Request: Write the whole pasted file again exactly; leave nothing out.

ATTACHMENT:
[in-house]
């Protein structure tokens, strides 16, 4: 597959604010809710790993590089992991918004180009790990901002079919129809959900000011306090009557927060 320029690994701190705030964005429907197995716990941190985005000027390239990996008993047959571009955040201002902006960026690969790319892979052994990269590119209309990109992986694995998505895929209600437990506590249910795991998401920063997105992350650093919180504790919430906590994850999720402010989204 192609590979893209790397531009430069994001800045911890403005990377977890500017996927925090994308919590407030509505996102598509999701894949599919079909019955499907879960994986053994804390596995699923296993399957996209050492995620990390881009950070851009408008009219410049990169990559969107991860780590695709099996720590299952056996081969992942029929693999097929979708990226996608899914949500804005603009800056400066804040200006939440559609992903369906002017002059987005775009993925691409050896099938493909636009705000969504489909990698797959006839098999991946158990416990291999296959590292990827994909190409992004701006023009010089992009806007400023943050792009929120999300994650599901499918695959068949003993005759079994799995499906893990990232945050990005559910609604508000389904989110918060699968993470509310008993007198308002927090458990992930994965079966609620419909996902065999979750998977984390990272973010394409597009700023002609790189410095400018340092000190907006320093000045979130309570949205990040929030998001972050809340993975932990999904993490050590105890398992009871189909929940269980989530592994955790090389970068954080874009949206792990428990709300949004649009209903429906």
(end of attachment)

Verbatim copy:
[in-house]
């Protein structure tokens, strides 16, 4: 597959604010809710790993590089992991918004180009790990901002079919129809959900000011306090009557927060 320029690994701190705030964005429907197995716990941190985005000027390239990996008993047959571009955040201002902006960026690969790319892979052994990269590119209309990109992986694995998505895929209600437990506590249910795991998401920063997105992350650093919180504790919430906590994850999720402010989204 192609590979893209790397531009430069994001800045911890403005990377977890500017996927925090994308919590407030509505996102598509999701894949599919079909019955499907879960994986053994804390596995699923296993399957996209050492995620990390881009950070851009408008009219410049990169990559969107991860780590695709099996720590299952056996081969992942029929693999097929979708990226996608899914949500804005603009800056400066804040200006939440559609992903369906002017002059987005775009993925691409050896099938493909636009705000969504489909990698797959006839098999991946158990416990291999296959590292990827994909190409992004701006023009010089992009806007400023943050792009929120999300994650599901499918695959068949003993005759079994799995499906893990990232945050990005559910609604508000389904989110918060699968993470509310008993007198308002927090458990992930994965079966609620419909996902065999979750998977984390990272973010394409597009700023002609790189410095400018340092000190907006320093000045979130309570949205990040929030998001972050809340993975932990999904993490050590105890398992009871189909929940269980989530592994955790090389970068954080874009949206792990428990709300949004649009209903429906």